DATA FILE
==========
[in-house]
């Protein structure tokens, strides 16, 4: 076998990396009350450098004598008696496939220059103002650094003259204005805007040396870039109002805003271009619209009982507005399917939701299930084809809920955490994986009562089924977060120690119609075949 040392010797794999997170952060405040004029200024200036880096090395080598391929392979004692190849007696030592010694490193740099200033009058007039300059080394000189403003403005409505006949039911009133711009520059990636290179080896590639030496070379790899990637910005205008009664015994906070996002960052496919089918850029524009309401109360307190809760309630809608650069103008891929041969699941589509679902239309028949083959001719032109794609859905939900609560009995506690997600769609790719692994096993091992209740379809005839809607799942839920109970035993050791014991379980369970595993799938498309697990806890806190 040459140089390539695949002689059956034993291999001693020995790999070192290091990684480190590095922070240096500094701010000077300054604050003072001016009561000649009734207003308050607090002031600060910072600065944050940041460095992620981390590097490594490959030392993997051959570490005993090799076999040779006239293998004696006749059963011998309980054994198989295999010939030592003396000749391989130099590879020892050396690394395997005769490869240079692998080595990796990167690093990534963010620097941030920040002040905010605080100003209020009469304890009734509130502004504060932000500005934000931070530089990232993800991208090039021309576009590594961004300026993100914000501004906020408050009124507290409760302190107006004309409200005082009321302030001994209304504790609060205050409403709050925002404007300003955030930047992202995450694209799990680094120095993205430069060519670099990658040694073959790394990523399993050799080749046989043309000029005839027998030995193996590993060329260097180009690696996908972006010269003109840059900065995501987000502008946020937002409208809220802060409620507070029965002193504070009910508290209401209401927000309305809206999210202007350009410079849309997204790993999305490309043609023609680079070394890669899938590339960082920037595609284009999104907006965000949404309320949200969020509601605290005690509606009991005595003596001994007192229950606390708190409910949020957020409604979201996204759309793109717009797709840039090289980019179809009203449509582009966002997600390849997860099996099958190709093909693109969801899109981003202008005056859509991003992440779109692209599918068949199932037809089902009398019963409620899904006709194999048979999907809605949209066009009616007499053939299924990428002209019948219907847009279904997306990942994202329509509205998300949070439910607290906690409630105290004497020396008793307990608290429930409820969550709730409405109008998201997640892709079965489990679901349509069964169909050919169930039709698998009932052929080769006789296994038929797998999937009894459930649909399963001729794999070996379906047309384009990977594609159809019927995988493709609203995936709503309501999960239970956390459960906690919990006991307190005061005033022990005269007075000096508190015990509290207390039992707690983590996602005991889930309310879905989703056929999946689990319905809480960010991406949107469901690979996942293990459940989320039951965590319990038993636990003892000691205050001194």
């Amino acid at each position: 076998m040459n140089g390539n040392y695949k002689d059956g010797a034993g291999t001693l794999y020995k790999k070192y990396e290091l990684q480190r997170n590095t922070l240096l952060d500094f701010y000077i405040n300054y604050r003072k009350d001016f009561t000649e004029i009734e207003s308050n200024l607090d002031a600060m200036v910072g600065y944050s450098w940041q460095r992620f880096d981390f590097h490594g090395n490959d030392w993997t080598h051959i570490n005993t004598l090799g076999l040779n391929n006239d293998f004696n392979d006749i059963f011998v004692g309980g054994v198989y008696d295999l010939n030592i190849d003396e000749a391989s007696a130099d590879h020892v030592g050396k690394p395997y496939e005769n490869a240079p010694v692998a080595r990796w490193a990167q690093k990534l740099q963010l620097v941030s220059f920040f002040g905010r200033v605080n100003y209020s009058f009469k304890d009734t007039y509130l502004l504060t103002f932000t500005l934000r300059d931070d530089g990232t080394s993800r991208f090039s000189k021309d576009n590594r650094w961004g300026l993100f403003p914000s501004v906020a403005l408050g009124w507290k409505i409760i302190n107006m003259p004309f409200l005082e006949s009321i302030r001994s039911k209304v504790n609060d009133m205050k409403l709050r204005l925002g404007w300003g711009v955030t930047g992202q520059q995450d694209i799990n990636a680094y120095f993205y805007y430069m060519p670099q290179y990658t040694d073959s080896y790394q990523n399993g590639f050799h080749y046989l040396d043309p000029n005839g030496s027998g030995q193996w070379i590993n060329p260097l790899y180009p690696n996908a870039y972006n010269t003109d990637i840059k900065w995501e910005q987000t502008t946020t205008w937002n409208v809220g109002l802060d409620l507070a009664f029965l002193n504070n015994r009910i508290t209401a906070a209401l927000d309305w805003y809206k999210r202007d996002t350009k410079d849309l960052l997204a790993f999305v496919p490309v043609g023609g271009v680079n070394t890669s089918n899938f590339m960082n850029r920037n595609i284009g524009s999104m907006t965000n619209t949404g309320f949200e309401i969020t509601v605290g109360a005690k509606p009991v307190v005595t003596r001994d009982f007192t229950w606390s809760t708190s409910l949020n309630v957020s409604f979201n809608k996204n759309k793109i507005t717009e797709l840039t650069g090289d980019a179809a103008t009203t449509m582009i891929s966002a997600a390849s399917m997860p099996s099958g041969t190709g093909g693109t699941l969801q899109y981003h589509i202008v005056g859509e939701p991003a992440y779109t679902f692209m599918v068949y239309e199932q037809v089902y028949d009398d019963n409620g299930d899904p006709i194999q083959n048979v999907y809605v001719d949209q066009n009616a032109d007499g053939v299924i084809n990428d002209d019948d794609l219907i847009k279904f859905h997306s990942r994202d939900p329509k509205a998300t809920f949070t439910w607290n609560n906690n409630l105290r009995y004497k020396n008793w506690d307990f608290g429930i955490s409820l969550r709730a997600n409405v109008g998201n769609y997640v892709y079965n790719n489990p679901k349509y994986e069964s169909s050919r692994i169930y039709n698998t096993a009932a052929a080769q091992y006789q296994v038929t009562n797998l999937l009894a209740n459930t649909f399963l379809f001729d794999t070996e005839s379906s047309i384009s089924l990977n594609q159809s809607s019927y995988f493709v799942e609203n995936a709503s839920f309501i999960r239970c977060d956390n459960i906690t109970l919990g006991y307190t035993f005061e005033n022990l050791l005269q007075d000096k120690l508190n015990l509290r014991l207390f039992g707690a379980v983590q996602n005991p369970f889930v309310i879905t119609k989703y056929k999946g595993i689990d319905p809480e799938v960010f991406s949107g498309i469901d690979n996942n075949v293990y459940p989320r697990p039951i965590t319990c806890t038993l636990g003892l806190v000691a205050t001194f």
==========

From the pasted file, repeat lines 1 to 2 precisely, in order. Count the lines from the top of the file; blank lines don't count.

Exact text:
[in-house]
């Protein structure tokens, strides 16, 4: 076998990396009350450098004598008696496939220059103002650094003259204005805007040396870039109002805003271009619209009982507005399917939701299930084809809920955490994986009562089924977060120690119609075949 040392010797794999997170952060405040004029200024200036880096090395080598391929392979004692190849007696030592010694490193740099200033009058007039300059080394000189403003403005409505006949039911009133711009520059990636290179080896590639030496070379790899990637910005205008009664015994906070996002960052496919089918850029524009309401109360307190809760309630809608650069103008891929041969699941589509679902239309028949083959001719032109794609859905939900609560009995506690997600769609790719692994096993091992209740379809005839809607799942839920109970035993050791014991379980369970595993799938498309697990806890806190 040459140089390539695949002689059956034993291999001693020995790999070192290091990684480190590095922070240096500094701010000077300054604050003072001016009561000649009734207003308050607090002031600060910072600065944050940041460095992620981390590097490594490959030392993997051959570490005993090799076999040779006239293998004696006749059963011998309980054994198989295999010939030592003396000749391989130099590879020892050396690394395997005769490869240079692998080595990796990167690093990534963010620097941030920040002040905010605080100003209020009469304890009734509130502004504060932000500005934000931070530089990232993800991208090039021309576009590594961004300026993100914000501004906020408050009124507290409760302190107006004309409200005082009321302030001994209304504790609060205050409403709050925002404007300003955030930047992202995450694209799990680094120095993205430069060519670099990658040694073959790394990523399993050799080749046989043309000029005839027998030995193996590993060329260097180009690696996908972006010269003109840059900065995501987000502008946020937002409208809220802060409620507070029965002193504070009910508290209401209401927000309305809206999210202007350009410079849309997204790993999305490309043609023609680079070394890669899938590339960082920037595609284009999104907006965000949404309320949200969020509601605290005690509606009991005595003596001994007192229950606390708190409910949020957020409604979201996204759309793109717009797709840039090289980019179809009203449509582009966002997600390849997860099996099958190709093909693109969801899109981003202008005056859509991003992440779109692209599918068949199932037809089902009398019963409620899904006709194999048979999907809605949209066009009616007499053939299924990428002209019948219907847009279904997306990942994202329509509205998300949070439910607290906690409630105290004497020396008793307990608290429930409820969550709730409405109008998201997640892709079965489990679901349509069964169909050919169930039709698998009932052929080769006789296994038929797998999937009894459930649909399963001729794999070996379906047309384009990977594609159809019927995988493709609203995936709503309501999960239970956390459960906690919990006991307190005061005033022990005269007075000096508190015990509290207390039992707690983590996602005991889930309310879905989703056929999946689990319905809480960010991406949107469901690979996942293990459940989320039951965590319990038993636990003892000691205050001194």